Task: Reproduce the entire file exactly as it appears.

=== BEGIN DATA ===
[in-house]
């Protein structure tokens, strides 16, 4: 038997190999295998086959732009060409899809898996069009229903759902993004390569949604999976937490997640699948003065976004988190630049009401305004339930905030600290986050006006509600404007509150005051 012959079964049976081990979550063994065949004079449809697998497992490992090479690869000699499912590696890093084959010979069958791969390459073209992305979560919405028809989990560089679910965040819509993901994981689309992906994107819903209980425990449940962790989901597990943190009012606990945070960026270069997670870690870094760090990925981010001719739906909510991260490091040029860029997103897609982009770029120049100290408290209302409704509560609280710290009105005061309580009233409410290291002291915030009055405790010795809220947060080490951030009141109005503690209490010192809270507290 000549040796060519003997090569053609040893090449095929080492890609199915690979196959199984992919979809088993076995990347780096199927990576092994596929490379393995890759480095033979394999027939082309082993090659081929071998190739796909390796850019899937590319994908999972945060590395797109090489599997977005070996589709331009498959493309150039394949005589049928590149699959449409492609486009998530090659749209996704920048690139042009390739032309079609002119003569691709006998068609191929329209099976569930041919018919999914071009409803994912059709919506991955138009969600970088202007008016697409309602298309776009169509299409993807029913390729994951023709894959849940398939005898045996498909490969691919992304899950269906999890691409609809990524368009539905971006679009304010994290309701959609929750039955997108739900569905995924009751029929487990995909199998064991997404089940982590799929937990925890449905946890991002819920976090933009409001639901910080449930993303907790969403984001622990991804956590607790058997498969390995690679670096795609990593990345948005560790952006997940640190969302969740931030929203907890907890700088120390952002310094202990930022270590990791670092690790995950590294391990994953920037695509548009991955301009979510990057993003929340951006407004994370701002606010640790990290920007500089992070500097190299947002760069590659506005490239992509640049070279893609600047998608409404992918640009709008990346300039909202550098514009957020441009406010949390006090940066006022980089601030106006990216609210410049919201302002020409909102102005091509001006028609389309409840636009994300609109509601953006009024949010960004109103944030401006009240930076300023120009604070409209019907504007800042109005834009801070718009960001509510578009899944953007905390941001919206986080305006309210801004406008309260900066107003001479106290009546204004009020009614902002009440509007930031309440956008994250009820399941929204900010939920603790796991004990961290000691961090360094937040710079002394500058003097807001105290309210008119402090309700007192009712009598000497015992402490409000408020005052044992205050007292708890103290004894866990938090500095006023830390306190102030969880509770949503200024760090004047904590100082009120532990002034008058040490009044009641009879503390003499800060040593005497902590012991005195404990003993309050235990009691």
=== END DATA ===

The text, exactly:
[in-house]
């Protein structure tokens, strides 16, 4: 038997190999295998086959732009060409899809898996069009229903759902993004390569949604999976937490997640699948003065976004988190630049009401305004339930905030600290986050006006509600404007509150005051 012959079964049976081990979550063994065949004079449809697998497992490992090479690869000699499912590696890093084959010979069958791969390459073209992305979560919405028809989990560089679910965040819509993901994981689309992906994107819903209980425990449940962790989901597990943190009012606990945070960026270069997670870690870094760090990925981010001719739906909510991260490091040029860029997103897609982009770029120049100290408290209302409704509560609280710290009105005061309580009233409410290291002291915030009055405790010795809220947060080490951030009141109005503690209490010192809270507290 000549040796060519003997090569053609040893090449095929080492890609199915690979196959199984992919979809088993076995990347780096199927990576092994596929490379393995890759480095033979394999027939082309082993090659081929071998190739796909390796850019899937590319994908999972945060590395797109090489599997977005070996589709331009498959493309150039394949005589049928590149699959449409492609486009998530090659749209996704920048690139042009390739032309079609002119003569691709006998068609191929329209099976569930041919018919999914071009409803994912059709919506991955138009969600970088202007008016697409309602298309776009169509299409993807029913390729994951023709894959849940398939005898045996498909490969691919992304899950269906999890691409609809990524368009539905971006679009304010994290309701959609929750039955997108739900569905995924009751029929487990995909199998064991997404089940982590799929937990925890449905946890991002819920976090933009409001639901910080449930993303907790969403984001622990991804956590607790058997498969390995690679670096795609990593990345948005560790952006997940640190969302969740931030929203907890907890700088120390952002310094202990930022270590990791670092690790995950590294391990994953920037695509548009991955301009979510990057993003929340951006407004994370701002606010640790990290920007500089992070500097190299947002760069590659506005490239992509640049070279893609600047998608409404992918640009709008990346300039909202550098514009957020441009406010949390006090940066006022980089601030106006990216609210410049919201302002020409909102102005091509001006028609389309409840636009994300609109509601953006009024949010960004109103944030401006009240930076300023120009604070409209019907504007800042109005834009801070718009960001509510578009899944953007905390941001919206986080305006309210801004406008309260900066107003001479106290009546204004009020009614902002009440509007930031309440956008994250009820399941929204900010939920603790796991004990961290000691961090360094937040710079002394500058003097807001105290309210008119402090309700007192009712009598000497015992402490409000408020005052044992205050007292708890103290004894866990938090500095006023830390306190102030969880509770949503200024760090004047904590100082009120532990002034008058040490009044009641009879503390003499800060040593005497902590012991005195404990003993309050235990009691």